7. Our final tip, cover it up!
So, we are all going to make a mistake and one of our candles will have the dreaded wax frosting. To make the most of your candle, use a candle holder that isn’t clear. This way, you can make the most of the candle, and no one will ever know about the wax frosting. Genius!
These are a few tricks for you to use, remember, do not panic when you see wax frosting. It’s natural and won’t affect the performance of your candle. But, try to use a few of our hints and tips to improve the life of your candles!
Tackling Stubborn Frosting: What to Do Now!
Use a Heat Gun: Gently apply a heat gun to the top and sides of your candle container. This can temporarily make the crystals disappear, although they may reappear in a different form later.
So, you've tried the heat gun trick, and those crystals on your clear candle jars aren't budging – frustrating, right? It's like frosting's playing hide-and-seek with you, and it's winning. But fear not, we've got another trick up our sleeves: label magic!
Okay, okay, I get it – it's not the miracle fix you were hoping for. But hey, sometimes you've got to admit that science has a sneaky way of doing its thing, and cured wax is a testament to that. It's like the wax is saying, "I do what I want!" 🕯️
But here's the deal: when it comes to wax frosting, prevention is your superhero cape. So, while you might have to make peace with a few crystals here and there, you'll be armed and ready to fight the good fight against future frosting.
What Causes that Frosty Look?
Soy wax frosting appears as fine white crystals on the surface of your candle, resembling frost on a chilly windowpane. It's a natural occurrence caused by the crystallization of soy wax as it cools and hardens. These crystals may appear on the candle's top or along the sides of the container.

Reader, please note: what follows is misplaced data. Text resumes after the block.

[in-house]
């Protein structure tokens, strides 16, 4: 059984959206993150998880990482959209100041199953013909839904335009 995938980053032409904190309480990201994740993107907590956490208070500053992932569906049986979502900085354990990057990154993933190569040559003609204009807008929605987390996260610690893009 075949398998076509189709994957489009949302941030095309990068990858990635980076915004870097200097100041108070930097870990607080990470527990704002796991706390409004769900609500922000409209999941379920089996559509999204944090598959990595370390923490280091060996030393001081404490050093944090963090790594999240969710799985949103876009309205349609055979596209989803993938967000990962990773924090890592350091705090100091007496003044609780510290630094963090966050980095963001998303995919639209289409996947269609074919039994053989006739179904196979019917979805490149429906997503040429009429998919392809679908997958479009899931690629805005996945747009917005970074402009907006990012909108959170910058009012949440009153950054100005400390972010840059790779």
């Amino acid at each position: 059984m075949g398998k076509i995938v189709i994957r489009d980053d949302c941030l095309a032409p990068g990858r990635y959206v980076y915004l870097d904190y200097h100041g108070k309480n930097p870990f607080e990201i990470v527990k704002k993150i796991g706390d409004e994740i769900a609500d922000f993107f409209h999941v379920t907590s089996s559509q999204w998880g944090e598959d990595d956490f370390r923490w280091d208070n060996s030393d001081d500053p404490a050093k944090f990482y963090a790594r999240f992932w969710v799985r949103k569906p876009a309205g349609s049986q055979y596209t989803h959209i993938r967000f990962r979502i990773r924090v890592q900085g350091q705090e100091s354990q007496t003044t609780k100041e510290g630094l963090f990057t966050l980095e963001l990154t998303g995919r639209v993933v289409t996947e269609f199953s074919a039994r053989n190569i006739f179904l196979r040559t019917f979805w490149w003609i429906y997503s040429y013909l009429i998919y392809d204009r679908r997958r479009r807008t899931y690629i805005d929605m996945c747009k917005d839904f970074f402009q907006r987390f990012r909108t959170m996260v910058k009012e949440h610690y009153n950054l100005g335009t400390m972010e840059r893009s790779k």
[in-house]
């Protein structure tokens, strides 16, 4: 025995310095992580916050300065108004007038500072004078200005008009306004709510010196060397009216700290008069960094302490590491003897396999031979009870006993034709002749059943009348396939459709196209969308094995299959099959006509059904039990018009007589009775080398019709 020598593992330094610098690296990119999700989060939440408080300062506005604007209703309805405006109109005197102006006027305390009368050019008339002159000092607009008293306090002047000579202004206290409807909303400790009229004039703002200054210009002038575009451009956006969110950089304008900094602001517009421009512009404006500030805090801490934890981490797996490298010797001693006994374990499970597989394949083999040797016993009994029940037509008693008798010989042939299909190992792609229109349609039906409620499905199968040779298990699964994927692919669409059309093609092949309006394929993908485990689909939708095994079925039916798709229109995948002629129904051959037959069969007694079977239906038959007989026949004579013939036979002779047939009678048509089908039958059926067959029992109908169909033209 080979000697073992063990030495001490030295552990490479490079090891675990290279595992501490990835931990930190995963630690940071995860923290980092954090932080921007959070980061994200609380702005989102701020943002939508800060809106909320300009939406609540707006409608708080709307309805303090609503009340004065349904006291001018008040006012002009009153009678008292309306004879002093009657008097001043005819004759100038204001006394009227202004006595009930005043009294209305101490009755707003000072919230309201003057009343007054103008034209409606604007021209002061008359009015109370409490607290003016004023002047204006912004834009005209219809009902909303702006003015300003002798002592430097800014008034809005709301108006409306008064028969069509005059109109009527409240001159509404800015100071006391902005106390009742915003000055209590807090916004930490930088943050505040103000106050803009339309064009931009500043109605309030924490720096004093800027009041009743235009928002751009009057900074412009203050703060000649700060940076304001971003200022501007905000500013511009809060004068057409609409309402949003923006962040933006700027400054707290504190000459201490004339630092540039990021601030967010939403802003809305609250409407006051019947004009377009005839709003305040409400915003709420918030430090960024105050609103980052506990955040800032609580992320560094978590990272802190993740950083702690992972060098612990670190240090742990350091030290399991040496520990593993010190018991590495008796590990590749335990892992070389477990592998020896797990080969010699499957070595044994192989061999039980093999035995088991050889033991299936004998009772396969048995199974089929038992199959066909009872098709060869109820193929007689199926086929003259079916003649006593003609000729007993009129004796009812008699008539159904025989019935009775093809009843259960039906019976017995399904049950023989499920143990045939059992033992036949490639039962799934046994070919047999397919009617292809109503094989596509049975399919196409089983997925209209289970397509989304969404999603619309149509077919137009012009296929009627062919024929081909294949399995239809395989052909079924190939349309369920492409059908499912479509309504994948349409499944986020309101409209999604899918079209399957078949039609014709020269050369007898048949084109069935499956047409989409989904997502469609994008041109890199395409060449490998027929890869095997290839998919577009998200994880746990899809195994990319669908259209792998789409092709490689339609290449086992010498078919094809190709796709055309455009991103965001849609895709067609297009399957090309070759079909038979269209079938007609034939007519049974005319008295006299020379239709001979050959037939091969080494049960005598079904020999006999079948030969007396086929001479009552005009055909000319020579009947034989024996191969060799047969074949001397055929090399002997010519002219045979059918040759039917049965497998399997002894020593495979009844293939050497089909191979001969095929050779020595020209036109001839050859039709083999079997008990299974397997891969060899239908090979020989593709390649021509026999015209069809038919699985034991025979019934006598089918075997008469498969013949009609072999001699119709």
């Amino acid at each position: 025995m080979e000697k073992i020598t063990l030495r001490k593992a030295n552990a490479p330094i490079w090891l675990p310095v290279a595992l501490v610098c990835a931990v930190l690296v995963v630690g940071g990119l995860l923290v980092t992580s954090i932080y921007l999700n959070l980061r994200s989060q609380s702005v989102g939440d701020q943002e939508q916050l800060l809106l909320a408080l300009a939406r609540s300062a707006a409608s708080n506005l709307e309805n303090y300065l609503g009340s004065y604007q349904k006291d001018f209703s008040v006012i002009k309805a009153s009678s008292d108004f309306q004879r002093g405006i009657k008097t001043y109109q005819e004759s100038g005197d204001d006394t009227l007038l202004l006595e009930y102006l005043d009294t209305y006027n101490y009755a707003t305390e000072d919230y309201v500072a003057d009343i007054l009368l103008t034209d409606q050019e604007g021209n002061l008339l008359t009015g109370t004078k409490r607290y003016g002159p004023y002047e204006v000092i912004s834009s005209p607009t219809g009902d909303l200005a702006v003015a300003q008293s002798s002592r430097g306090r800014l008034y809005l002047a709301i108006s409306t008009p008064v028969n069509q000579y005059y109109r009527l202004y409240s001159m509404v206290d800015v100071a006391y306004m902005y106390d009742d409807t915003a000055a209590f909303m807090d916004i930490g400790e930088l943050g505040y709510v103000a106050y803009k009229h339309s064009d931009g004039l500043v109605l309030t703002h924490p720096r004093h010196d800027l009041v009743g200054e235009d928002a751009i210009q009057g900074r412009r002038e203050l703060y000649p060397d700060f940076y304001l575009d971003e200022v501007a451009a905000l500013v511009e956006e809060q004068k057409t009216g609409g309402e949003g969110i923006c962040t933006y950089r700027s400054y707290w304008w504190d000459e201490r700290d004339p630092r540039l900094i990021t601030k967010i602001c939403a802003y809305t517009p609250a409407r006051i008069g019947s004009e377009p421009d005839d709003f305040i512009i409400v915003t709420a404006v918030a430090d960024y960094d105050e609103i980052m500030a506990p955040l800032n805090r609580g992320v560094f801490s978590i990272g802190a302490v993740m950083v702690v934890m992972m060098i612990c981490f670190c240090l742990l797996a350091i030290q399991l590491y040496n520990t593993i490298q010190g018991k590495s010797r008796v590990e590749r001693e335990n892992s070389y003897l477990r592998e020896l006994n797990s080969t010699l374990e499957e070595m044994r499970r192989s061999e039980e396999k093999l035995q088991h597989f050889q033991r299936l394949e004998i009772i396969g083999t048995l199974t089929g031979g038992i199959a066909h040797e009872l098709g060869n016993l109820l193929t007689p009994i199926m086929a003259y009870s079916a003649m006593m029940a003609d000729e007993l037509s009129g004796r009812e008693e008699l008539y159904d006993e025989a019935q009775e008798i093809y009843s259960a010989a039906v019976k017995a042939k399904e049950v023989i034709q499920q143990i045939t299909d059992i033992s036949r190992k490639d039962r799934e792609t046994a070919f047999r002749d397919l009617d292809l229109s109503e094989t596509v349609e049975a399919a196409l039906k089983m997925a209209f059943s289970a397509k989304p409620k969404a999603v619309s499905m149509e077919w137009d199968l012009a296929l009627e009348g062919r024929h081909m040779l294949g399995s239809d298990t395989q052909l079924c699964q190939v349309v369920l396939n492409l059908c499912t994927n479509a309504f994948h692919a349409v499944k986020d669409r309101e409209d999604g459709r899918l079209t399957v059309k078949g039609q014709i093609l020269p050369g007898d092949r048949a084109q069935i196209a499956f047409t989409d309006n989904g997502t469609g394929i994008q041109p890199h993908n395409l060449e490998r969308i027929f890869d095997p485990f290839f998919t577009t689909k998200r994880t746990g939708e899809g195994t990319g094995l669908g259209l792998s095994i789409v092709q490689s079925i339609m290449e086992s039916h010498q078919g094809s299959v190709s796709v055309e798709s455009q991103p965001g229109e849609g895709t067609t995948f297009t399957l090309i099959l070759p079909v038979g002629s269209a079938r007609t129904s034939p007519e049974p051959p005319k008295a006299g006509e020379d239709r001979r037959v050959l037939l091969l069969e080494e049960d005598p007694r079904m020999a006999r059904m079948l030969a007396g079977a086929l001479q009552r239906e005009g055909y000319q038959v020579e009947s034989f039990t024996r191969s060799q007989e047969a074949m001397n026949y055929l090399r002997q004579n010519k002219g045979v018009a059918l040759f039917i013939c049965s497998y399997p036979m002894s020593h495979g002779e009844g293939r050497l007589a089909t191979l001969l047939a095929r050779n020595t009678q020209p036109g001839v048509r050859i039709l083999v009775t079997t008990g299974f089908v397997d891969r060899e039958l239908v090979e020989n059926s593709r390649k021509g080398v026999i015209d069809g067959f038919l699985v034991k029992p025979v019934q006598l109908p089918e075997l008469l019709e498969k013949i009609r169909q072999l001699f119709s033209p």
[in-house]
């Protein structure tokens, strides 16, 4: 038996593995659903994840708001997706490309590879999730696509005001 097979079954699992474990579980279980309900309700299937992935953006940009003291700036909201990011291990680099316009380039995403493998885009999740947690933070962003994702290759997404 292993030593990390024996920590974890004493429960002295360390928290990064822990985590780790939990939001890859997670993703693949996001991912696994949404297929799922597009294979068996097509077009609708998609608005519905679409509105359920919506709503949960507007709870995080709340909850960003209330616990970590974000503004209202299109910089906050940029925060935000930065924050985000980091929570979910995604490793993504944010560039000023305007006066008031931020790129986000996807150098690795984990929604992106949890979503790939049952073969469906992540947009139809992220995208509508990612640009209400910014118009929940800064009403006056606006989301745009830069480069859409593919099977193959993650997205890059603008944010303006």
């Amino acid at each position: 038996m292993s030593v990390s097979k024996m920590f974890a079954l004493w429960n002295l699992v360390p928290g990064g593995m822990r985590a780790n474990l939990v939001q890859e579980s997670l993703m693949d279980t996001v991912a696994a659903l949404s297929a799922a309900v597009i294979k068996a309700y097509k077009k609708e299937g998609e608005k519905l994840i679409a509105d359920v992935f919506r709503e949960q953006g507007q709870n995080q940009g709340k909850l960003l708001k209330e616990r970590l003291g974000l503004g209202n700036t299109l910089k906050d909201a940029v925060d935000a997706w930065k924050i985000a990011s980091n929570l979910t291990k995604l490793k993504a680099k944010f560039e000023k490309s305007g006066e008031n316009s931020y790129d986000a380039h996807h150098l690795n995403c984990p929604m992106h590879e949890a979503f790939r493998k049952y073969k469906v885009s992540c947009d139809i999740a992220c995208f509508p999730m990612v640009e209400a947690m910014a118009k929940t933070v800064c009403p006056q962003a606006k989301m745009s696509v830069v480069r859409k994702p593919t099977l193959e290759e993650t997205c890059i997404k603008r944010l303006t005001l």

Which wax does not frost?
Paraffin wax is less prone to frosting compared to soy wax. It tends to exhibit fewer frosting issues.
What happens if you overheat soy wax?
Overheating soy wax can lead to various problems, including burnt wax, loss of fragrance, wax clumping, and potential safety hazards. Always melt soy wax at the recommended temperature (around 185°F) to avoid these issues.
How do you cure wax melts?
Curing wax melts involves letting them cool and harden for a specified period, typically 24-48 hours, depending on the recipe. This allows the fragrance to meld with the wax for optimal scent throw when melted.
What happens if wax is too cold?
If wax is too cold when poured, it may not adhere well to the container or have poor scent throw. It's crucial to pour wax at the right temperature to achieve the desired results.
Can you overheat paraffin wax?
Yes, you can overheat paraffin wax. Overheating can lead to discoloration, burning, and reduced fragrance performance. Stick to recommended melting temperatures for paraffin wax.
How cool should paraffin wax be before pouring?
Paraffin wax should be cooled to around 170-180°F before pouring to ensure it adheres well to containers and maintains fragrance performance.